It is notoriously difficult to introduce philosophy in a single book. The problem is that while the study of philosophy is primarily concerned with abstract arguments, its subjects are closely tied to concrete histories and traditions. Conveying all this in a manageable length book is no easy task.
The basic difficulty is highlighted by considering two of the “golden rules” general introductions to philosophy. philosophical question and the priest. A multi-volume history of the subject by Frederick Copleston. Russell’s short and highly readable book does an excellent job of introducing the reader to the accuracy and clarity of his philosophical arguments, but offers little of the broader historical context. And while Copleston’s history is unparalleled in its historical scope and breadth, it is so dense in detail that it is difficult to know what each philosopher’s contribution was and why we should consider their ideas. It can be difficult for beginners to discern the “point” in terms of whether to take it seriously.
Seen in this context, Peter Krieft’s four-volume set The Children of Socrates: An Introduction to Philosophy by 100 Great Philosophers This book is a truly rare and remarkable combination of breadth and accessibility, and is therefore a welcome addition to the ranks of general introductions to philosophy. The work is historically structured rather than topical, focusing on individual philosophers and their ideas, rather than discussing the pros and cons of a particular philosophical thesis, and taking a “great book” approach to the subject. model.
Each volume covers a major period in the history of philosophy: ancient, medieval, modern, and modern. The exact line between “modern” and “contemporary” varies among scholars, but this division is entirely conventional. Each historical volume is divided into short chapters, providing brief summaries of the historically significant philosopher and the main themes that characterize his writings.
Crieft decided to introduce 100 philosophers, but he could have easily introduced fewer. His choices for his first three volumes are undisputed, but his choices of contemporary philosophers clearly show a Catholic and Continental emphasis.
Tailored for the intellectually inquisitive non-philosopher, Krieft uses concrete illustrations, colorful parables, numbered lists, and bulleted summaries to draw readers deeper into philosophy. Every effort is made to lead to deep understanding and appreciation. Even visual memory. There are many suggestions for further reading and self-study guides. Few authors have done more to sow the seeds of intellectual curiosity in their readers and to develop a sense of basic philosophical literacy than Krieft.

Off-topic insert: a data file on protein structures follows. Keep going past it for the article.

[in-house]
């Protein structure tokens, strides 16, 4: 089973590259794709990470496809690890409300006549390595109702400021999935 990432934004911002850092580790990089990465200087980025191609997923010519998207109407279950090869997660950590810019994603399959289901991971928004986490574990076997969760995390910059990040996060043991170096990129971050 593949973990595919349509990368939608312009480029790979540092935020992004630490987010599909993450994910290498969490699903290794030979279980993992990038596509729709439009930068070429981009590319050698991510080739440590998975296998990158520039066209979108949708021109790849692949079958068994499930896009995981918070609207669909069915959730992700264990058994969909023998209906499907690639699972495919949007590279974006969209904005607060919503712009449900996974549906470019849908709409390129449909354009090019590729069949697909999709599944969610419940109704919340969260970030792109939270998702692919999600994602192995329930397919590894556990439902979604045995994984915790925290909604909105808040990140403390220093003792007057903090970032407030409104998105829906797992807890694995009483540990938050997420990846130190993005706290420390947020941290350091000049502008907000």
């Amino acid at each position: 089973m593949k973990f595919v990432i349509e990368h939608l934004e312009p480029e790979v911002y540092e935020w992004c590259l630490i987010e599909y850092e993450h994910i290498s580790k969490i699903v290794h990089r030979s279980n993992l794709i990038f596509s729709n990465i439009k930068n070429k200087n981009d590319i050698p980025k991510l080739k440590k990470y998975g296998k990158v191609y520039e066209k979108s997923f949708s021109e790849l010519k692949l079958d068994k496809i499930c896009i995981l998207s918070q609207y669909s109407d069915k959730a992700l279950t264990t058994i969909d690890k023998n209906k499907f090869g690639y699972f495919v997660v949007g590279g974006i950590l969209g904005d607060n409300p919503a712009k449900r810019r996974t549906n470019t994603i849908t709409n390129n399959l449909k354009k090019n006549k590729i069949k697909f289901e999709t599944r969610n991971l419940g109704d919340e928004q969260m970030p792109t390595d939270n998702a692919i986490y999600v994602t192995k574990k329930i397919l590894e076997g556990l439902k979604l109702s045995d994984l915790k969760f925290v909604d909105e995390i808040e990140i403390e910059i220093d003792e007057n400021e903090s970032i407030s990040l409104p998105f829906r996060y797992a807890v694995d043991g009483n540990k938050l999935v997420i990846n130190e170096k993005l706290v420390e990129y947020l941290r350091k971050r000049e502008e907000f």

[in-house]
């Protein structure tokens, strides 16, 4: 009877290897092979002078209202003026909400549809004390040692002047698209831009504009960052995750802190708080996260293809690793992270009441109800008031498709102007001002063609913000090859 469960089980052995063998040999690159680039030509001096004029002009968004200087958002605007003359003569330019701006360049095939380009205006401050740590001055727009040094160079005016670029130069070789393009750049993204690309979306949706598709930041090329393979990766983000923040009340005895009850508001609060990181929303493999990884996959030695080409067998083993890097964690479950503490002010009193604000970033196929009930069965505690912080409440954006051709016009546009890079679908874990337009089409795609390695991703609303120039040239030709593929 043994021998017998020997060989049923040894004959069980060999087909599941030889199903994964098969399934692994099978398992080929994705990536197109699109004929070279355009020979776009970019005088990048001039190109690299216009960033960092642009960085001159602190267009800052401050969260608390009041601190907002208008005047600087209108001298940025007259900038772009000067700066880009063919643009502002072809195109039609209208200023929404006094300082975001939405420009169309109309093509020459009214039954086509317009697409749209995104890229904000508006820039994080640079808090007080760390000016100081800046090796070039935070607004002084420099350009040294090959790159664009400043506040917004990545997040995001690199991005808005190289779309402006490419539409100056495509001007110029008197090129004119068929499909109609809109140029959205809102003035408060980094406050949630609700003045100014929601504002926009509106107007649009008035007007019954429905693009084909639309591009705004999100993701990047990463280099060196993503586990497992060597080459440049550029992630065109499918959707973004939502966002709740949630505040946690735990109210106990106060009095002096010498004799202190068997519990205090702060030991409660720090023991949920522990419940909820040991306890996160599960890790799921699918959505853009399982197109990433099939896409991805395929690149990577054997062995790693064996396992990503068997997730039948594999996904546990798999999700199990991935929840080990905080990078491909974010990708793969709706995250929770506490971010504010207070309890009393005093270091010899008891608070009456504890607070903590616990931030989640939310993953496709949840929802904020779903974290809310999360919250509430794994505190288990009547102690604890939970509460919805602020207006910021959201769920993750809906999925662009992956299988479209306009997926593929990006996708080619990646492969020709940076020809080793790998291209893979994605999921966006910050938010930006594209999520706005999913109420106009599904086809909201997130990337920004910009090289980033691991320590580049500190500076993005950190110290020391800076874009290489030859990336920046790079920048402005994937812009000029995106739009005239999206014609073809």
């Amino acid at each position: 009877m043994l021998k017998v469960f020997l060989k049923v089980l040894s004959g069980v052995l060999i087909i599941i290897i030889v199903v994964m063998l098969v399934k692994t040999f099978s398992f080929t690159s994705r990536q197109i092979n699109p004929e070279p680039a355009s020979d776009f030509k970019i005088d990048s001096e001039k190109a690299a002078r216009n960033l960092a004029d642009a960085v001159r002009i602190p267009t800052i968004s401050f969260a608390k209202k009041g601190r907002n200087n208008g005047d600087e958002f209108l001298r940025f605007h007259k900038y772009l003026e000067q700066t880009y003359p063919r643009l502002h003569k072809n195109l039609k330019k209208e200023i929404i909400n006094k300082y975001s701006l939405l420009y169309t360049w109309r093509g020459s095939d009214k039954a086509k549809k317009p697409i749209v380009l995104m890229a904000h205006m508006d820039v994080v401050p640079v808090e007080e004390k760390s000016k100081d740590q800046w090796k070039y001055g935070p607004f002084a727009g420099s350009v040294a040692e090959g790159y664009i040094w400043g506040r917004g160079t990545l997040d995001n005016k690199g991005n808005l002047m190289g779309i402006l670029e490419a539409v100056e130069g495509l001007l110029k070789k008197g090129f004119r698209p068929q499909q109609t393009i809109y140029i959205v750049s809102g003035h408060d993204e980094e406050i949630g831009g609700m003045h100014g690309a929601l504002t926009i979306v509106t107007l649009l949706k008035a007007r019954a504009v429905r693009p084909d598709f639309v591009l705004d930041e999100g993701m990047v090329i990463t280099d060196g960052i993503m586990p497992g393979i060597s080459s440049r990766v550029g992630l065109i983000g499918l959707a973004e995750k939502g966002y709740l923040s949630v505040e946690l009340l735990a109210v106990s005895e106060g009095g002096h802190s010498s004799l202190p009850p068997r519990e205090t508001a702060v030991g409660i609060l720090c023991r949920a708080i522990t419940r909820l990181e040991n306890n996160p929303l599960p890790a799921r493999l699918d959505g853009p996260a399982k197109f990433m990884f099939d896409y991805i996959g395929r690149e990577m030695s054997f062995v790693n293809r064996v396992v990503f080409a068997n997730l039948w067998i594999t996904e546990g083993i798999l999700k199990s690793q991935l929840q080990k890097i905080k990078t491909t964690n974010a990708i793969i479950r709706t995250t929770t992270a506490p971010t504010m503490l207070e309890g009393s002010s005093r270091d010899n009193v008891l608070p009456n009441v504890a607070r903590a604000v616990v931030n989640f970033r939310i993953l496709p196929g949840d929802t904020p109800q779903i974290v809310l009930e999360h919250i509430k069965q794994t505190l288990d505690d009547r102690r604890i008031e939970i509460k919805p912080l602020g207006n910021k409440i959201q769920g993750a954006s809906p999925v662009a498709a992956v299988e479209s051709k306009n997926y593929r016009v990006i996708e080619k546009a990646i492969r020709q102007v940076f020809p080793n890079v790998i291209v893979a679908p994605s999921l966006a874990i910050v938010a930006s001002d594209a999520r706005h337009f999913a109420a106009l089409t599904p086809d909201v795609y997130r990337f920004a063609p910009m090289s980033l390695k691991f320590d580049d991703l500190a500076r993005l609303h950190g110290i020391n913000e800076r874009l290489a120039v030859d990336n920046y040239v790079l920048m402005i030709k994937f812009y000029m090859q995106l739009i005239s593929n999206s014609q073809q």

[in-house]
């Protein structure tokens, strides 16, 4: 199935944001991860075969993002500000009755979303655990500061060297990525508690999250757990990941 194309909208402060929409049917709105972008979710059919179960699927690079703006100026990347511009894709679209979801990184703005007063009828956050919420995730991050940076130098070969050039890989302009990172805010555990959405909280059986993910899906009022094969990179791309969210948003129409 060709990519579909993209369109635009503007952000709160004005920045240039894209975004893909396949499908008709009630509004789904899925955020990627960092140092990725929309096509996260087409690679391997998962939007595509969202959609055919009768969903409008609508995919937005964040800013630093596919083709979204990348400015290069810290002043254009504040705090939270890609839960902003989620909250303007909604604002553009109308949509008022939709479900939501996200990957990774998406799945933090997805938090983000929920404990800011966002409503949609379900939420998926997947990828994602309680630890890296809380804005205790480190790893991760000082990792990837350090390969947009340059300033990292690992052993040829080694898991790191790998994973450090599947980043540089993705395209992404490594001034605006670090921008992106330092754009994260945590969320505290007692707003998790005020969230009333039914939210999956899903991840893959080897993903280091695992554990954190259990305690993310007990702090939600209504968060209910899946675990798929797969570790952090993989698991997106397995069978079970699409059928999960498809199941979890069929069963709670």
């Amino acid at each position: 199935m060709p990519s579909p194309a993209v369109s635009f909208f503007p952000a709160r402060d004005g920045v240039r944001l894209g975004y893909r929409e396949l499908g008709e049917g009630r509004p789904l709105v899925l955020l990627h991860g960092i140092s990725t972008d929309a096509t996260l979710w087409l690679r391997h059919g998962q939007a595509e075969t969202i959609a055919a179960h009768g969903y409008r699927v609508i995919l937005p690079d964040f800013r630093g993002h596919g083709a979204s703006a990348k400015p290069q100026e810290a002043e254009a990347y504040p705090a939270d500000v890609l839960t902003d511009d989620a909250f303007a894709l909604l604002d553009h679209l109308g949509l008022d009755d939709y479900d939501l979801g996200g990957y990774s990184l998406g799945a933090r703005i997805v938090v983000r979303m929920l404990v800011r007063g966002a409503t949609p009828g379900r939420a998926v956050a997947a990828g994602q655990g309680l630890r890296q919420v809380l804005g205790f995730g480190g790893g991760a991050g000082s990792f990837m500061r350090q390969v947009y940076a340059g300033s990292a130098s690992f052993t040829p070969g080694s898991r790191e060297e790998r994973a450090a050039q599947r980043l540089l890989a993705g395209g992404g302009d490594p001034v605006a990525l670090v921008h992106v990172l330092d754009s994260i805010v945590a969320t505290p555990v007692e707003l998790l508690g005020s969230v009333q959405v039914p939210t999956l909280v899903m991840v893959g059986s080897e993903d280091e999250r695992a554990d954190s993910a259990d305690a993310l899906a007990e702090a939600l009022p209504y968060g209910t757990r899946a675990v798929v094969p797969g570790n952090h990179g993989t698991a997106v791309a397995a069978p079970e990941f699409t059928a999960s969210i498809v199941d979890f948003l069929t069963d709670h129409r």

The content of each volume is partly due to the ease with which one can pick up, file through several short but dense chapters, and return to later without losing the central flow of Krieft’s presentation. suitable for absorption. Most of the individual chapters can be read without loss if you first understand Crieft’s comprehensive account of the relevant historical period. He briefly summarizes each philosopher’s main arguments and deals with the exchange of philosophical arguments in a straightforward, conversational style.
A particular strength of Krieft’s historical presentation is its ability to convey the general trajectory of philosophy from antiquity to the present day. So even though this work focuses on the claims of individual philosophers, it never develops into a catalog of ‘who said what’. Each philosopher is shown to have contributed to the progress (and sometimes degeneration) of its subject over time.
Crieft’s Catholic sensibility permeates his understanding of how philosophy has progressed. He argues that Western philosophy culminated in the ‘marriage’ of faith and reason in the Middle Ages and ended with the ‘divorce’ that began in the early modern period. In Krieft’s story, ancient philosophy, culminating in Plato and Aristotle, articulates and clarifies eternal truths about human nature and the basic structure of reality. These insights were ultimately reinforced by the religion revealed by medieval philosophers, integrated into a coherent synthesis of faith and reason, most clearly expressed in the philosophy of St. Thomas Aquinas. The modern era has been characterized by a rejection of this synthesis, with contemporary philosophers promoting the naturalization and secularization of philosophical reason, moving moral and political life away from ultimate ends and toward immediate ends. As it turns, it leads to a “divorce” between faith and reason. Human interests in this world.